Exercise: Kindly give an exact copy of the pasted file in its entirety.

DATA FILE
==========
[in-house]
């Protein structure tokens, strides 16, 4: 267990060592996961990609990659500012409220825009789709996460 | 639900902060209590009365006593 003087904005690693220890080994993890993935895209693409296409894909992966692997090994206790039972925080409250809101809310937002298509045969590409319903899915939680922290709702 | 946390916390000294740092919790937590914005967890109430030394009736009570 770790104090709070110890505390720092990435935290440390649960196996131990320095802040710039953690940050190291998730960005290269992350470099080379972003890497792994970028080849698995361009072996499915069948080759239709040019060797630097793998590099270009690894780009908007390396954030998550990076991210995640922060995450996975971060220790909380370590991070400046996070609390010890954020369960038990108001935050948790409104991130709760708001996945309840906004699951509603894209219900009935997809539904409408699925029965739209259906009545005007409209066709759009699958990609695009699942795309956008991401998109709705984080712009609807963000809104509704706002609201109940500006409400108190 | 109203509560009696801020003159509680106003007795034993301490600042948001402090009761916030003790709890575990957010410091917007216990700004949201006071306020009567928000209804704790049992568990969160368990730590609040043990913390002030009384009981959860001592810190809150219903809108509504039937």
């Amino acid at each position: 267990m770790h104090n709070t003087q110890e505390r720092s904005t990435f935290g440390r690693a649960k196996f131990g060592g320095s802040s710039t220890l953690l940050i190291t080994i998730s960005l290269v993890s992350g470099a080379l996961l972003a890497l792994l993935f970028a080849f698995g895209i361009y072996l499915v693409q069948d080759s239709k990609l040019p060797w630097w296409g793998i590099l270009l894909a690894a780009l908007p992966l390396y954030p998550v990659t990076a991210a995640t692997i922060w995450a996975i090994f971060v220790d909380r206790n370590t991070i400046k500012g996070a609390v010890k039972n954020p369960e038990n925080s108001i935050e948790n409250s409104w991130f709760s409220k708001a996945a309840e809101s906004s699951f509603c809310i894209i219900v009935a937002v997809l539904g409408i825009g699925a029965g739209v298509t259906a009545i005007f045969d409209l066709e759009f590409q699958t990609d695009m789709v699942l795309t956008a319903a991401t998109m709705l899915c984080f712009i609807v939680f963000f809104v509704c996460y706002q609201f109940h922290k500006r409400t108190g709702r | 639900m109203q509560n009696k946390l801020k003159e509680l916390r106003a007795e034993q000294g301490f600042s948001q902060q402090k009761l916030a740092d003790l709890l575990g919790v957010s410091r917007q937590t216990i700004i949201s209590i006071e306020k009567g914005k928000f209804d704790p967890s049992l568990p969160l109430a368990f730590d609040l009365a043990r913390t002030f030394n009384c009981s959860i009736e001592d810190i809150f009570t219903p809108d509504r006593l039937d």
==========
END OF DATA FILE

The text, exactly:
[in-house]
């Protein structure tokens, strides 16, 4: 267990060592996961990609990659500012409220825009789709996460 | 639900902060209590009365006593 003087904005690693220890080994993890993935895209693409296409894909992966692997090994206790039972925080409250809101809310937002298509045969590409319903899915939680922290709702 | 946390916390000294740092919790937590914005967890109430030394009736009570 770790104090709070110890505390720092990435935290440390649960196996131990320095802040710039953690940050190291998730960005290269992350470099080379972003890497792994970028080849698995361009072996499915069948080759239709040019060797630097793998590099270009690894780009908007390396954030998550990076991210995640922060995450996975971060220790909380370590991070400046996070609390010890954020369960038990108001935050948790409104991130709760708001996945309840906004699951509603894209219900009935997809539904409408699925029965739209259906009545005007409209066709759009699958990609695009699942795309956008991401998109709705984080712009609807963000809104509704706002609201109940500006409400108190 | 109203509560009696801020003159509680106003007795034993301490600042948001402090009761916030003790709890575990957010410091917007216990700004949201006071306020009567928000209804704790049992568990969160368990730590609040043990913390002030009384009981959860001592810190809150219903809108509504039937």
């Amino acid at each position: 267990m770790h104090n709070t003087q110890e505390r720092s904005t990435f935290g440390r690693a649960k196996f131990g060592g320095s802040s710039t220890l953690l940050i190291t080994i998730s960005l290269v993890s992350g470099a080379l996961l972003a890497l792994l993935f970028a080849f698995g895209i361009y072996l499915v693409q069948d080759s239709k990609l040019p060797w630097w296409g793998i590099l270009l894909a690894a780009l908007p992966l390396y954030p998550v990659t990076a991210a995640t692997i922060w995450a996975i090994f971060v220790d909380r206790n370590t991070i400046k500012g996070a609390v010890k039972n954020p369960e038990n925080s108001i935050e948790n409250s409104w991130f709760s409220k708001a996945a309840e809101s906004s699951f509603c809310i894209i219900v009935a937002v997809l539904g409408i825009g699925a029965g739209v298509t259906a009545i005007f045969d409209l066709e759009f590409q699958t990609d695009m789709v699942l795309t956008a319903a991401t998109m709705l899915c984080f712009i609807v939680f963000f809104v509704c996460y706002q609201f109940h922290k500006r409400t108190g709702r | 639900m109203q509560n009696k946390l801020k003159e509680l916390r106003a007795e034993q000294g301490f600042s948001q902060q402090k009761l916030a740092d003790l709890l575990g919790v957010s410091r917007q937590t216990i700004i949201s209590i006071e306020k009567g914005k928000f209804d704790p967890s049992l568990p969160l109430a368990f730590d609040l009365a043990r913390t002030f030394n009384c009981s959860i009736e001592d810190i809150f009570t219903p809108d509504r006593l039937d």